A breathtaking work of historical fiction that captures the human face of war as few novels have done before, Confederates has been compared to Tolstoy’s epic War and Peace as an artful, honest, and profoundly moving depiction of the lot of the soldier. Shortlisted for Great Britain’s prestigious Man Booker Prize, this masterful tale of love, duty, and conflict from author of Schindler’s List Thomas Keneally is an enduring and unforgettable classic of Civil War literature.
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Tom Wolfe began The Right Stuff at a time when it was unfashionable to contemplate American heroism. Nixon had left the White House in disgrace, the nation was reeling from the catastrophe of Vietnam, and in 1979--the year the book appeared--Americans were being held hostage by Iranian militants. Yet it was exactly the anachronistic courage of his subjects that captivated Wolfe. In his foreword, he notes that as late as 1970, almost one in four career Navy pilots died in accidents. "The Right Stuff," he explains, "became a story of why men were willing--willing?--delighted!--to take on such odds in this, an era literary people had long since characterized as the age of the anti-hero."
Wolfe's roots in New Journalism were intertwined with the nonfiction novel that Truman Capote had pioneered with In Cold Blood. As Capote did, Wolfe tells his story from a limited omniscient perspective, dropping into the lives of his "characters" as each in turn becomes a major player in the space program. After an opening chapter on the terror of being a test pilot's wife, the story cuts back to the late 1940s, when Americans were first attempting to break the sound barrier. Test pilots, we discover, are people who live fast lives with dangerous machines, not all of them airborne. Chuck Yeager was certainly among the fastest, and his determination to push through Mach 1--a feat that some had predicted would cause the destruction of any aircraft--makes him the book's guiding spirit.
Yet soon the focus shifts to the seven initial astronauts. Wolfe traces Alan Shepard's suborbital flight and Gus Grissom's embarrassing panic on the high seas (making the controversial claim that Grissom flooded his Liberty capsule by blowing the escape hatch too soon). The author also produces an admiring portrait of John Glenn's apple-pie heroism and selfless dedication. By the time Wolfe concludes with a return to Yeager and his late-career exploits, the narrative's epic proportions and literary merits are secure. Certainly The Right Stuff is the best, the funniest, and the most vivid book ever written about America's manned space program. --Patrick O'Kelley
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The story of the mythical land of Dalemark, and the four young people enlisted by the Undying, the mysterious gods of Dalemark, are continued in this third volume of The Dalemark Quartet.
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?J.P. Donleavy at his wildest, wackiest, sexiest best!OCO ? Chicago Sun Times Schultz ? Sigmund Franz ?IsadorableOCO Schultz ? descended from a long line of Prague Rabbis, born in the New England boondocks, fleeing an obscure furture in ladiesOCO lingerie and determined to make it as a knock-their-socks-off theatrical impresario in LondonOCOs West End. Long before the official premiere, he will host a slew of opening nights featuring the likes of Agnes, Greta and Lady Lulu ? ladies all too eager to impress their talents on Schultz and his aristocratic English ?angelsOCO ? and find himself veering wildly from misfortune to disaster in his exuberant pursuit of erotic adventure, fabulous box-office riches and ? do you believe it? ? true love! ?No contemporary writer is better than J.P. Donleavy at his bestOCO ? The New Yorker "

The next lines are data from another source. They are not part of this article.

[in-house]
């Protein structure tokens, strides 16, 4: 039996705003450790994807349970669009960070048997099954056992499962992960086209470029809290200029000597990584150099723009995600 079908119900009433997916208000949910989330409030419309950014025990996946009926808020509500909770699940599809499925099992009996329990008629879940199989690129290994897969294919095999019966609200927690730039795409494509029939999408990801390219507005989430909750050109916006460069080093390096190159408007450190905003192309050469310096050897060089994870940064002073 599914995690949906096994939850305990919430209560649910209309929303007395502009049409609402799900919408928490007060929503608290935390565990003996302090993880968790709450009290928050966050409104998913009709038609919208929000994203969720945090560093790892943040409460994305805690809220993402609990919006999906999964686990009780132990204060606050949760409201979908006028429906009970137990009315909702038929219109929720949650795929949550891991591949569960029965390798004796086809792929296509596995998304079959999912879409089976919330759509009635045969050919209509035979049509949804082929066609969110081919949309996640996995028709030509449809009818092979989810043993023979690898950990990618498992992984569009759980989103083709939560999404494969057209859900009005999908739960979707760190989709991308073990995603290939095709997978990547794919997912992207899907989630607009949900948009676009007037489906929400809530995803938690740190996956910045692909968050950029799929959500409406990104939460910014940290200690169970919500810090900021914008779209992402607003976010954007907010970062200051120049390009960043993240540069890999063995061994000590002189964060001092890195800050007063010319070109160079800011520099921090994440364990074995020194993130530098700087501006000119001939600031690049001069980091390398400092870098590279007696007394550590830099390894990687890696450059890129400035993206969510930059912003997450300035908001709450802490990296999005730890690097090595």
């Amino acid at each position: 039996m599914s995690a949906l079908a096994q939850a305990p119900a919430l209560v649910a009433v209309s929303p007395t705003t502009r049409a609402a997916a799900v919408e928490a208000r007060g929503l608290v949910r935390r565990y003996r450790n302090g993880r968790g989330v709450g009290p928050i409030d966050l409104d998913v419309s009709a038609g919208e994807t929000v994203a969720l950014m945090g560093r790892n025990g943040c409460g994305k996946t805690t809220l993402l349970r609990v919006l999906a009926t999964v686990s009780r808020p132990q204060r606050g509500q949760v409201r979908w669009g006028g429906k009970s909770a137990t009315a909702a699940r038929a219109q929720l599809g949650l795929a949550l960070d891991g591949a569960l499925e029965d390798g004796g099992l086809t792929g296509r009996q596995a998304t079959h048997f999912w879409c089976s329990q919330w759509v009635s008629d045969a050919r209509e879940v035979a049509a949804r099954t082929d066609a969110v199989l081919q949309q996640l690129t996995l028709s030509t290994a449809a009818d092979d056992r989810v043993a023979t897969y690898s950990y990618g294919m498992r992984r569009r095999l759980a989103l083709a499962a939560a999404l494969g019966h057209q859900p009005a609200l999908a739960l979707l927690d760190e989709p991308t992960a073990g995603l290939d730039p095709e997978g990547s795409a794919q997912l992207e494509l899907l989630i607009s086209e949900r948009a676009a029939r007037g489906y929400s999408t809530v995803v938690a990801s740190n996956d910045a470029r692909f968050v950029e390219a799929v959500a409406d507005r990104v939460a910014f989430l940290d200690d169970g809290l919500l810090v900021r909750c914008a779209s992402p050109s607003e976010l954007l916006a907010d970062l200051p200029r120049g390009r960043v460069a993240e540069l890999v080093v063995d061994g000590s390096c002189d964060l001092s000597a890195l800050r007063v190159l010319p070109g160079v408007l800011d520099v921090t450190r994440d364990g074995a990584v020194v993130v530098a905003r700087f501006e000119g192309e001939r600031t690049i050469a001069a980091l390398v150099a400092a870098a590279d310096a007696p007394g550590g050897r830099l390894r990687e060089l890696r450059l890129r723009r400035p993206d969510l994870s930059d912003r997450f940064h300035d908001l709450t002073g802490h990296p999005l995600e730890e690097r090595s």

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Patrick O’Brian’s Aubrey-Maturin tales are widely acknowledged to be the greatest series of historical novels ever written.
Captain Jack Aubrey, RN, arrives in the Dutch East Indies to find himself appointed to the command of the fastest and best-armed frigate in the Navy. He and his friend Stephen Maturin take passage for England in a despatch vessel. But the war of 1812 breaks out while they are en route. Bloody actions precipitate them both into new and unexpected scenes where Stephen’s past activities as a secret agent return on him with a vengeance.
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Henry Wilt is no longer the victim of his own uncontrolled fantasies. As Head of a reconstituted Liberal Studies Department he has assumed power without authority at the Fenland College of Arts & Technology and the fantasies he now confronts are those of political bigots and reactionary bureaucrats - in addition to his wife's enthusiasm for every Organic Alternative under the compost heap and the insistence of his quadruplets on looking at every problem with an unflinching lack of sentimentality.
It is only when Wilt becomes the unintentional participant in a terrorist siege that he is forced to find an answer to the problems of power, which have corrupted greater men than he. With a mental ingenuity born of his innate cowardice, Wilt fights for those liberal values which are threatened both by international terrorism and by the sophisticated methods of police anti-terrorist agents. In the confusion that follows, Wilt resumes his dialogue with the unflagging Inspector Flint and is himself subjected to the indignity of a psycho-political profile.
Bitingly funny and brilliantly written, The Wilt Alternative exposes the farcical anomalies, which have become the social norms of our time.
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By the author of **Blood Meridian** and **All the Pretty Horses**, **Suttree** is the story of Cornelius Suttree, who has forsaken a life of privilege with his prominent family to live in a dilapidated houseboat on the Tennessee River near Knoxville. Remaining on the margins of the outcast community there--a brilliantly imagined collection of eccentrics, criminals, and squatters--he rises above the physical and human squalor with detachment, humor, and dignity.